The above captioned Debtors seek approval of a compromise in settlement of a potential controversy between the Debtor, The SCO Group, Inc. ("Debtor") and one of its wholly-owned subsidiaries, Cattleback Intellectual Property Holdings, Inc. In support of this motion (the "Motion"), the Debtor states:

Jurisdiction and Background

1. The Court has jurisdiction over the matters subject of this Motion pursuant to 28 U.S.C. §§ 157 and 1334. The procedural predicates for the relief sought herein is Rule 9019 of the Federal Rules of Bankruptcy Procedure.

2. On September 14, 2007 (the "Petition Date"), the Debtors filed voluntary petitions for relief under Chapter 11 of the Bankruptcy Code, 11 U.S.C. §§ 101-1532.


3. For greater detail regarding the background of the Debtors' business and events leading up to the filing of these cases, the Debtors refer the Court and parties to the Declaration of Darl C. McBride, Chief Executive Officer of the Debtors, in Support of First Day Motions (the "McBride Declaration") filed on the Petition Date and incorporated herein.

4. In June, 2007, the Debtor decided to sell U.S. Patent No. US 6,529,784 titled "Method and Apparatus for Monitoring Computer Systems and Alerting Users of Actual or Potential System Errors." On June 29,2007, the Debtor retained a professional intellectual property marketing firm, Ocean Tomo, LLC, to help it market the patent.

5. Ocean Tomo recommended that the Debtor set up a separate company to hold and market the patent, which advice the Debtor followed.

6. Accordingly, on July 17,2007, the Debtor formed a wholly-owned subsidiary which it called Cattleback Intellectual Property Holdings, Inc.

7. The Debtor then assigned the patent to Cattleback on July 18,2007.

8. Inasmuch as Cattleback was always a wholly-owned subsidiary of the Debtor, it paid no consideration for the transfer.

9. Ocean Tomo marketed the patent to almost 200 companies during August, 2007, with several companies showing interest and doing due diligence.

10. From September 7 - 12, Ocean Tomo received six bids for the patent.

11. Ultimately, Ocean Tomo and Cattleback settled upon a buyer for $570,000.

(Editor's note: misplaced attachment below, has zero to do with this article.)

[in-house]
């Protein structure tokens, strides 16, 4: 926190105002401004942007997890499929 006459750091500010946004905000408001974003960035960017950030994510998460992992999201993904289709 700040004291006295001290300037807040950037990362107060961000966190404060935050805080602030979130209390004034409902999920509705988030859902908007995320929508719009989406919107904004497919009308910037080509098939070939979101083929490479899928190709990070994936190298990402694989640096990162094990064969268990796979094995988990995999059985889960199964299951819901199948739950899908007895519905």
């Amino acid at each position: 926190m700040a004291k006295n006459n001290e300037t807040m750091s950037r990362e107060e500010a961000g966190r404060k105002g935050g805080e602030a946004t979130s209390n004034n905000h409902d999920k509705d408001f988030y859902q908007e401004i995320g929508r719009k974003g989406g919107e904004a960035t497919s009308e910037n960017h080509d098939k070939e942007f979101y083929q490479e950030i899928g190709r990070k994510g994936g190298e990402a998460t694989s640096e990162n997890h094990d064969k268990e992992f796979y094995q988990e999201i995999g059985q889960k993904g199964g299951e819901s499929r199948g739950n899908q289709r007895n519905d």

5 (2)

12. In the meantime, while marketing efforts were underway, the Debtor filed a petition for relief under Chapter 11 of the Bankruptcy Code.

The Settlement

13. Creditors could argue that a transfer for no consideration made by a chapter 11 debtor shortly before its entry into chapter 11 should be avoided as a fraudulent transfer. In lieu of filing a lawsuit against its wholly-owned subsidiary, the Debtor has agreed to the following resolution of the incipient dispute.

14. Cattleback will pay to the Debtor 100% of the net proceeds of its sale of the patent and will assume any obligations, if any, incurred by the Debtor for the development and marketing of the patent.

15. The Debtor is obligated under a marketing agreement to pay Ocean Tomo $60,500 as the balance of its fee for finding a buyer for the patent. In addition, the Debtor is obligated to the inventor of the product and to several employees for bonuses approved by the Debtor pre-petition in the aggregate amount of $45,000. These expenses will be paid by Cattleback and the balance of the sale proceeds ($464,500) will be turned over to the Debtor in full and final satisfaction of any claims that the Debtor may have against it.

Standards For Approval Of Compromises

16. Rule 9019(a) of the Federal Rules of Bankruptcy Procedure provides that, after notice and a hearing, a court may approve a proposed compromise or settlement of a controversy. The settlement of time-consuming and burdensome litigation, especially in the bankruptcy context, is encouraged and "generally favored in bankruptcy." In re World Health

6 (3)

Alternatives. Inc., 344 B.R. 291, 296 (Bankr. D. Del. 2006). See also In re Penn Central Transportation Co., 596 F.2d 1102 (3d Cir. 1979) ("administering reorganization proceedings in an economical and practical manner it will often be wise to arrange the settlement of claims"), quoting In re Protective Committee for Independent Stockholders of TMT Ferry. Inc. v. Anderson, 390 U.S. 414, 424 (1968).

17. The decision to approve a settlement "is within the sound discretion of the bankruptcy court." World Health Alternatives, 344 B.R. at 296. See also In re Neshaminy Office Building Assocs., 62 B.R. 798, 803 (B.D. Pa. 1986), cited with approval in Meyers v. Martin (In re Martin), 91 F.3d 389 (3d Cir. 1996). The bankruptcy court should not substitute its judgment for that of the debtor. See Neshaminy Office Building, 62 B.R. at 803. The responsibility of the court "is not to decide the numerous questions of law or fact raised. . . but rather to canvass the issues and see whether the settlement 'fall[s] below the lowest point in the range of reasonableness.'" In re W.T. Grant Co., 699 F.2d 599, 608 (2d Cir. 1983)(quoting Newman v. Stein, 464 F.2d 689,693 (2d Cir. 1972)). See also World Health Alternatives, 344 B.R. at 296 (stating that "the court does not have to be convinced that the settlement is the best possible compromise. Rather, the court must conclude that the settlement is within the reasonable range of litigation possibilities.") (internal citations and quotations omitted).